The new bundle resulting from 20 % inflation would consist of 166.67 units of \(X\) and 125 units of \(Y\), obtained by solving (1.7) and (1.8) simultaneously in the same manner.
$$\begin{aligned} {\left\{ \begin{array}{ll} Y = 208.33-0.5X\\ Y=0.75X \nonumber \end{array}\right. } \end{aligned}$$
It is clear that inflation and loss of income both adversely affect the standard of living of this household, measured in real terms in the number of units of good 1 and good 2 purchased. With the assumption of a linear income-consumption path, it is also clear that the impact of a loss of income is greater than that of inflation. Unemployment and underemployment may have a much larger negative impact on welfare and standard of living of households than a comparable decline in purchasing power due to inflation.
Next let’s examine the effect of a non-proportional change in the prices. Let assume the price of \(X\) increases from $100 to $110 and the price of \(Y\) increases from $200 to $210 per unit, while the household income remains at $50,000. The new budget equation is
$$\begin{aligned} 110 X + 210 Y = 50000 \longrightarrow Y = 238.1- 0.524 X \end{aligned}$$
(1.9)
Compare the new budget equation (1.9) with the original equation (1.5). There are changes in both the intercept and the slope. To determine the new consumer’s equilibrium, we must find the intersection of this budget line with the income-consumption path by solving (1.9) and (1.8) simultaneously.
$$\begin{aligned} {\left\{ \begin{array}{ll} Y = 238.1-0.524 X\\ Y=0.75X \nonumber \end{array}\right. } \end{aligned}$$
We obtain \(X = 186.9\) units and \(Y = 140.2\) units

1.2 Exercises

  1. 1.
    A household allocates its $2,000 monthly income to the purchase of three goods. Prices of these goods are $30, $40, and $20 per unit.
    1. (a)

      Write the household monthly budget constraint.

       
    2. (b)

      If this household purchases 40 units of good three each month, write its budget equation and graph it. What is the slope of the budget line?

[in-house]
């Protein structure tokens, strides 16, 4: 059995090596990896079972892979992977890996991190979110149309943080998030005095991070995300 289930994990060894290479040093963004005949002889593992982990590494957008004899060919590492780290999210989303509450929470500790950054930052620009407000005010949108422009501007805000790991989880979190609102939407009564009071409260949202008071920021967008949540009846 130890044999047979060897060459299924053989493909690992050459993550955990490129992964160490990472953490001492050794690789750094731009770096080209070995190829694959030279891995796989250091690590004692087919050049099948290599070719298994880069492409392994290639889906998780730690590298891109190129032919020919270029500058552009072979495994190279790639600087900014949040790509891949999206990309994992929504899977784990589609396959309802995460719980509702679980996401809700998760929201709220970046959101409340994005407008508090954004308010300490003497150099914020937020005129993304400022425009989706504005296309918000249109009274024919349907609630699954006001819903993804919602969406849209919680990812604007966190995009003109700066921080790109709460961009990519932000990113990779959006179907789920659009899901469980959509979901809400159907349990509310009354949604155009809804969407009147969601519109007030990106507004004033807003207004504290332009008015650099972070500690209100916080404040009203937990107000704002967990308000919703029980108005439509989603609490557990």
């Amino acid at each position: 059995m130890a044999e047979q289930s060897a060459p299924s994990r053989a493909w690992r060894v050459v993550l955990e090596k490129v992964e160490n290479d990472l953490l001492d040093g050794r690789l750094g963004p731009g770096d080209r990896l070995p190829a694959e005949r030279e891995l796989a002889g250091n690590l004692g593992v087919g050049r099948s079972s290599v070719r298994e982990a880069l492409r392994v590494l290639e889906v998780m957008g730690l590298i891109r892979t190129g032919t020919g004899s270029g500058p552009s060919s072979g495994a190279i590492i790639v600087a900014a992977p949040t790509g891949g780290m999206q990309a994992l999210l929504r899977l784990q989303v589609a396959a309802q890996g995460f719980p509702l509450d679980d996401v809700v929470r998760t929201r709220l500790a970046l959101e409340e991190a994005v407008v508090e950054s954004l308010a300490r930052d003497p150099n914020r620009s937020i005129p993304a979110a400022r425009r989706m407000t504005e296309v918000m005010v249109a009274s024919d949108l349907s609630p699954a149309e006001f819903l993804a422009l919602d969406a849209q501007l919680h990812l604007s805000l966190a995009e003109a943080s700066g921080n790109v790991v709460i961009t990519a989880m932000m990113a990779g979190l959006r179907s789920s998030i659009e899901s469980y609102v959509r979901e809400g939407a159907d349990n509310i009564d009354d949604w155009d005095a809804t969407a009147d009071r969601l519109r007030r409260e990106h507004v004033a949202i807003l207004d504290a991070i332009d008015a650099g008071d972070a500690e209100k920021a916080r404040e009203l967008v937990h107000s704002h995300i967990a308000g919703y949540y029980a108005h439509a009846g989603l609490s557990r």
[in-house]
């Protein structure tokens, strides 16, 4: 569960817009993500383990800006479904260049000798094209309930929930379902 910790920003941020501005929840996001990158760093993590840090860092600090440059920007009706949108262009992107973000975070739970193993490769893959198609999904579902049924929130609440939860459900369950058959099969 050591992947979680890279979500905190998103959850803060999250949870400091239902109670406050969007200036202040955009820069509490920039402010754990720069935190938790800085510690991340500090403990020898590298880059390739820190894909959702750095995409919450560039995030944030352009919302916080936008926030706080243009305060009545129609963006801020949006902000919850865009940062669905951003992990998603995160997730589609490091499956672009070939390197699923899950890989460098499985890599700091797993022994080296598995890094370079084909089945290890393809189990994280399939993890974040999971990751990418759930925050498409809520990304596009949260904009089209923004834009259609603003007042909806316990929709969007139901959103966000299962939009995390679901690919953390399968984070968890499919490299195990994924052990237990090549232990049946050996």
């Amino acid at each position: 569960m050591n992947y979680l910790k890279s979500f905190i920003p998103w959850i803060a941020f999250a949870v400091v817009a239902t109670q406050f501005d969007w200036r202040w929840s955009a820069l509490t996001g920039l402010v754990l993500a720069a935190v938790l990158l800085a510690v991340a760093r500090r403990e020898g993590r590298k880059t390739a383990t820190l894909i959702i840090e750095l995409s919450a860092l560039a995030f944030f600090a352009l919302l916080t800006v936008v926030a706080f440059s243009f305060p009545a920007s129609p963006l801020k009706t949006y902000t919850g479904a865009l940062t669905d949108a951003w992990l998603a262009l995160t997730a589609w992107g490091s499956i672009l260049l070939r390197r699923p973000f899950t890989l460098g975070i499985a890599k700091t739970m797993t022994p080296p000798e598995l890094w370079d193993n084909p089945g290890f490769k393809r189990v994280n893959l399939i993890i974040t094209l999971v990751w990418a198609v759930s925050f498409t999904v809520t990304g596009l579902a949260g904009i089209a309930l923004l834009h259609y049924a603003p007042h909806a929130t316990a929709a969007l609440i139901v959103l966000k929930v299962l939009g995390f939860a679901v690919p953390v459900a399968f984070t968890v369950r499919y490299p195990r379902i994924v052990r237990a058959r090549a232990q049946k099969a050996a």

2. 2.
    Assume a household with a monthly income of $5,000. This household allocates its income to the purchasing of food and nonfood products. If the average price of food products is $20 per unit and nonfood items costs $150 per unit
    1. (a)

      write the households budget equation.

       
    2. (b)

      If this household consumes 100 units of food products, how many units of nonfood items it can buy?

       
    3. (c)

      Assume that the price of nonfood products increases to $160. Write the new budget equation.

       
    4. (d)

      If this household wants to purchase food and nonfood items in the same proportion as in part (b), what is the household’s new bundle in part (c)?

       
     
  3. 3.

    Assume the household’s income in Problem 2 increases by 5 %. Repeat parts (a) through (d) of problem (2).

     
  4. 4.

    Assume that due to competition prices of food and nonfood products in Problem 2 decline by 5 % while the household’s income remains the same. Repeat parts (a) and (b) of problem (2). Compare your result with problem (3).

     
  5. 5.
    A household splits its $4,000 monthly income between necessity and luxury goods. The average price of necessities is $30 per unit and that of luxuries is $100 per unit.
    1. (a)

      Write the household budget constraint.

       
    2. (b)

      Determine the household equilibrium bundle if its proportion of necessity and luxury goods purchases is 10 to 1.

       
    3. (c)

      What is the equation of household income-consumption path?

       
    4. (d)

      Assume the household income declines by 10 %. What is the household’s new bundle?

       
    5. (e)

      Assume no loss of income but an inflation rate of 10 %. What is the household’s new bundle?

       
    6. (f)

      Compare your answers in part (b) and (c).

       
    7. (g)

      Assume the original household income increases by 10 % to $4,400. What is the household’s new bundle?

       
    8. (h)

      Assume no change in income but the price level declines by 10 %. What is the household’s new bundle?

       
    9. (i)

      Compare your answers in parts (g) and (h)

       
    10. (j)

      Compare your answers to parts (f) and (i). Are you surprised?

       
     

Footnotes

  1. 1.

    If you are not familiar with sigma notation you should read the Appendix to this chapter first.

  2. 2.

    The most recent data available are for 2011, released by BLS on February 2013. I am using 2008, 2009, and 2010 to highlight the impact of the great recession on consumers.

  3. 3.

    This is a rather restrictive assumption. We must consider this problem in more detail in the context of consumers’ welfare maximization strategy.

  4. 4.

    Note that in \(x_1 + x_2 + \cdots + x_n,\) the use of ellipses ‘\(\cdots \)’, representing the omitted terms, in itself is one step in the direction of more economical and time- and space-saving expression of long sums.

Copyright information

© Atlantis Press and the authors 2014

Authors and Affiliations

  1. 1.Department of EconomicsFordham UniversityNew YorkUSA